October 30, 2014

The Cullen Legacy

Everywhere on campus the name "Cullen" is plastered everywhere, whether it's a street, building, or college.  Who was Cullen and why can it be seen everywhere at the University of Houston?  Cullen is the last name of Hugh Roy who was one of the main oilman during the Texas Oil Boom era of the early 20th century.  He lent a major hand in industrializing Houston and contributed to making the Houston area home to the greatest concentration of refineries and petrochemical plants in the U.S.

After his first big gusher in the Pierce Junction oil field, he encountered several failed attempts.  So he decided to drill deeper into the ground in order to capture the oil-rich sands, known as the Frio sands.  As a result of this endeavor, oil gushed out and cemented Cullen as a respectable oilman.  Later on he ran West's Western Production Company with his partner, Jim West, a highly successful Texas lumberman.  Through this company he was able to add to his fortune by successfully extracting oil in the Blue Ridge dome and Humble Field.

In 1938, Hugh and his wife, Lillie Cranz Cullen, made a contribution to build the Roy Gustav Cullen Building.  It was named after their son who had died in an oil field accident.  He later served as a Chairman of the Board of Regents for the university and donated over $11 million to UH through The Cullen Foundation.

To check out more images of Mr. Cullen, look through our University of Houston People Collection provided by the UH Digital Library.

September 4, 2014

USS Houston (CA-30) Photographs Now Available in UHDL

We are pleased to announce USS Houston (CA-30) Photographs is now available in the UH Digital Library!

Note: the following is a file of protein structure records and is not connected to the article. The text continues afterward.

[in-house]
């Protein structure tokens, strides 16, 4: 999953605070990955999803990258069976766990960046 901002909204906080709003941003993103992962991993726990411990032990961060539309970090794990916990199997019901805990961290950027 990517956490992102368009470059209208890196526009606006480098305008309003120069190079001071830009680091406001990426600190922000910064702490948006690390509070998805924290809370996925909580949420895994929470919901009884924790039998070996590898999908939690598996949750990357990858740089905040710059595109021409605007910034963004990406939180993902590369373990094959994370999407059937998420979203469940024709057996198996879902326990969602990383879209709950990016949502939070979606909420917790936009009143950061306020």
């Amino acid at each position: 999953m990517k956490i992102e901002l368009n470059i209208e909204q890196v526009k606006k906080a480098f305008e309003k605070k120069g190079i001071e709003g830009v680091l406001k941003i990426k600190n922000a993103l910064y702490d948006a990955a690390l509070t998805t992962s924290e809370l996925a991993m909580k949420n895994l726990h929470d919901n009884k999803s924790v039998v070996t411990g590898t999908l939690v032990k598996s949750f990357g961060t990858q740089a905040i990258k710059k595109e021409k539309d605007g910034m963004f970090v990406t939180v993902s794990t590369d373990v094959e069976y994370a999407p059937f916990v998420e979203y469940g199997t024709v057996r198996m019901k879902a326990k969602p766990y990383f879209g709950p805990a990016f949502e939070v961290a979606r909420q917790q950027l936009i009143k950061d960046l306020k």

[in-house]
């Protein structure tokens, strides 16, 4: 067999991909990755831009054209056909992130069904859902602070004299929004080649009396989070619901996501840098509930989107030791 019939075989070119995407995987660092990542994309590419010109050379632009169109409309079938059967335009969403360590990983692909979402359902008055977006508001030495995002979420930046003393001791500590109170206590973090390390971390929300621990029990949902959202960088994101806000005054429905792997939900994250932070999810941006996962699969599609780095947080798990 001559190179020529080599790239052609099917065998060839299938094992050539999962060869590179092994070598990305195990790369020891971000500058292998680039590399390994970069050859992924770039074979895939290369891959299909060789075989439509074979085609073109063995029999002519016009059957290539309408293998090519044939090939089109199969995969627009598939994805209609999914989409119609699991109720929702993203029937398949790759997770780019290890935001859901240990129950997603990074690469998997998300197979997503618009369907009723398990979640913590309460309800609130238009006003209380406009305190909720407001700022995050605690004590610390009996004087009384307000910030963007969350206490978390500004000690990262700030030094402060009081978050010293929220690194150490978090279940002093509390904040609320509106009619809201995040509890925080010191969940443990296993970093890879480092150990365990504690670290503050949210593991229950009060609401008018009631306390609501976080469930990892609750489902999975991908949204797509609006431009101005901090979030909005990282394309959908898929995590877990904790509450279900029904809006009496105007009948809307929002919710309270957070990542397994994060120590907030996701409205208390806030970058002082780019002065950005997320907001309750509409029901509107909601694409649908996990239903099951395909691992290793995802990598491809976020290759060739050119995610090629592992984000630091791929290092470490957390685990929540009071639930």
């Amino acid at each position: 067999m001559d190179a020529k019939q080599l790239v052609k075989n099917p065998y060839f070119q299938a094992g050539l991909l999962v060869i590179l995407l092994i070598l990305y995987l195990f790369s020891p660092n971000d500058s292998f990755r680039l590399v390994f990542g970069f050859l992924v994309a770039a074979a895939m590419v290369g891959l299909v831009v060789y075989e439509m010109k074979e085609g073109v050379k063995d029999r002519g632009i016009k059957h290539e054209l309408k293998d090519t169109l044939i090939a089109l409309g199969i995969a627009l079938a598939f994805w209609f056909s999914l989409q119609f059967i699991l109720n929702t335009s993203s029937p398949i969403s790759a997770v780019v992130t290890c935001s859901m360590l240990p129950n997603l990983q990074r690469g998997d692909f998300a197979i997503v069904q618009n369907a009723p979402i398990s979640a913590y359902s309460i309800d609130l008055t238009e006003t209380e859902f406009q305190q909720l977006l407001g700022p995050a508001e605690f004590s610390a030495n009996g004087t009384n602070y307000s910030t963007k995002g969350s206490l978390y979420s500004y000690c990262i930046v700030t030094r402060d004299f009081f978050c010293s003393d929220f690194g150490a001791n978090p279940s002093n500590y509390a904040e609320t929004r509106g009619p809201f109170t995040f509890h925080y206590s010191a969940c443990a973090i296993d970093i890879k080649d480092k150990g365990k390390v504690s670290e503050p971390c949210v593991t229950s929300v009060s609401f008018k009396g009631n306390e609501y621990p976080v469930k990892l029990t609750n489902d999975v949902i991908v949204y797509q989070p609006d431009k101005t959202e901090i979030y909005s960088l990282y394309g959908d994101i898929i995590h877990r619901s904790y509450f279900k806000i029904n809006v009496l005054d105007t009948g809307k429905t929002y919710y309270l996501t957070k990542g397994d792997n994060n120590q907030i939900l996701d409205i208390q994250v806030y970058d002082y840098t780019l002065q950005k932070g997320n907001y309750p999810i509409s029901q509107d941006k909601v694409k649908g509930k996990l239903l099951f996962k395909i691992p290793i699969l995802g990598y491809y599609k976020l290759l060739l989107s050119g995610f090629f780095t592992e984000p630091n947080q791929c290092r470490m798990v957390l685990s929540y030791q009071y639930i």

The heavy cruiser USS Houston (CA-30) traveled the world during peacetime, served as flagship of the Asiatic Fleet during World War II, and was tragically sunk by the Imperial Japanese Navy during the Battle of Sunda Strait. More than 350 black and white photographs from the 1920s to the 1940s tell the incredible story of the Houston and her crew.

Named for the city of Houston, the USS Houston (CA-30) was launched in 1929 in Newport News, Virginia, a celebratory occasion well-represented in the collection. Many photographs depict the new Northampton class cruiser in various ports or at sea during early cruises, including visits to the Houston Ship Channel. Other photographs capture individual officers and crew members and depict life aboard the ship.

The ship’s most famous passenger was President Franklin D. Roosevelt, who took four cruises on the Houston during his presidency to relax and enjoy deep sea fishing. Photographs in the collection show Roosevelt fishing from a smaller vessel, even catching a shark. In 1942, following the United States’ entry into World War II, the Houston became part of the multi-national American-British-Dutch-Australian (ABDA) force in the Pacific. Led by the able Captain Albert H. Rooks, Houston participated in the Battle of Makassar Strait and the Battle of the Java Sea before being sunk. Due to the wartime need for secrecy, only a few photographs exist from this period.

Of the 1068 crew members on the Houston when it was sunk, 368 survived and became prisoners of the Japanese. Many were forced to work building the Burma-Thai Railway, 79 more dying in the process. Photographs document the POW camps, the deplorable conditions endured by the POWs, and the evacuation of POWs at the end of the war in August 1945.